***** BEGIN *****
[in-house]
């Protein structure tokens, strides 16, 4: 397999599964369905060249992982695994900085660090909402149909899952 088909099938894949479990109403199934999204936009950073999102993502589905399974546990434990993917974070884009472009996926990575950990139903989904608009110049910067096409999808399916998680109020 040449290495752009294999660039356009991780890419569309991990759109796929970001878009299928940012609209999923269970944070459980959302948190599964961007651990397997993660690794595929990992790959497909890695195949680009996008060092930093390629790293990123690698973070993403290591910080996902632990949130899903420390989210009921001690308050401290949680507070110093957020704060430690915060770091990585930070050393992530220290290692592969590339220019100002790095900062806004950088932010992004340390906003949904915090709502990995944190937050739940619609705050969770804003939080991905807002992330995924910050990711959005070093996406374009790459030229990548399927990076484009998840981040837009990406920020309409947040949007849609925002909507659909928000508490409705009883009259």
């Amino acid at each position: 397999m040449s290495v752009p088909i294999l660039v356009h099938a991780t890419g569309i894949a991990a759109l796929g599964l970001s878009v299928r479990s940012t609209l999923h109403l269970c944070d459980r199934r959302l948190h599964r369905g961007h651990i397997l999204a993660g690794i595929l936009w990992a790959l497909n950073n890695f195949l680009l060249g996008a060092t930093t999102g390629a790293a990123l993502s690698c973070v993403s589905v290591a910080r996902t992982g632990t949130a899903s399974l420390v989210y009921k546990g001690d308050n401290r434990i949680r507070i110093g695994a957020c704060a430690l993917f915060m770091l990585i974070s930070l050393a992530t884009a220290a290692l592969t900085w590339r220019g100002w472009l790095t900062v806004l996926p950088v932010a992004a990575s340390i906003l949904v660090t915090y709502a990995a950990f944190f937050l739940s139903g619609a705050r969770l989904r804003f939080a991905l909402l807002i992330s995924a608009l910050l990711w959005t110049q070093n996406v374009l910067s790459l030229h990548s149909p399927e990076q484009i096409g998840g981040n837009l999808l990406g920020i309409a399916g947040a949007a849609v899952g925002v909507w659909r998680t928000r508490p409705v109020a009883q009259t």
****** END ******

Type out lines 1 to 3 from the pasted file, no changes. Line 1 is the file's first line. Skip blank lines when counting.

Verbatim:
[in-house]
């Protein structure tokens, strides 16, 4: 397999599964369905060249992982695994900085660090909402149909899952 088909099938894949479990109403199934999204936009950073999102993502589905399974546990434990993917974070884009472009996926990575950990139903989904608009110049910067096409999808399916998680109020 040449290495752009294999660039356009991780890419569309991990759109796929970001878009299928940012609209999923269970944070459980959302948190599964961007651990397997993660690794595929990992790959497909890695195949680009996008060092930093390629790293990123690698973070993403290591910080996902632990949130899903420390989210009921001690308050401290949680507070110093957020704060430690915060770091990585930070050393992530220290290692592969590339220019100002790095900062806004950088932010992004340390906003949904915090709502990995944190937050739940619609705050969770804003939080991905807002992330995924910050990711959005070093996406374009790459030229990548399927990076484009998840981040837009990406920020309409947040949007849609925002909507659909928000508490409705009883009259």
């Amino acid at each position: 397999m040449s290495v752009p088909i294999l660039v356009h099938a991780t890419g569309i894949a991990a759109l796929g599964l970001s878009v299928r479990s940012t609209l999923h109403l269970c944070d459980r199934r959302l948190h599964r369905g961007h651990i397997l999204a993660g690794i595929l936009w990992a790959l497909n950073n890695f195949l680009l060249g996008a060092t930093t999102g390629a790293a990123l993502s690698c973070v993403s589905v290591a910080r996902t992982g632990t949130a899903s399974l420390v989210y009921k546990g001690d308050n401290r434990i949680r507070i110093g695994a957020c704060a430690l993917f915060m770091l990585i974070s930070l050393a992530t884009a220290a290692l592969t900085w590339r220019g100002w472009l790095t900062v806004l996926p950088v932010a992004a990575s340390i906003l949904v660090t915090y709502a990995a950990f944190f937050l739940s139903g619609a705050r969770l989904r804003f939080a991905l909402l807002i992330s995924a608009l910050l990711w959005t110049q070093n996406v374009l910067s790459l030229h990548s149909p399927e990076q484009i096409g998840g981040n837009l999808l990406g920020i309409a399916g947040a949007a849609v899952g925002v909507w659909r998680t928000r508490p409705v109020a009883q009259t």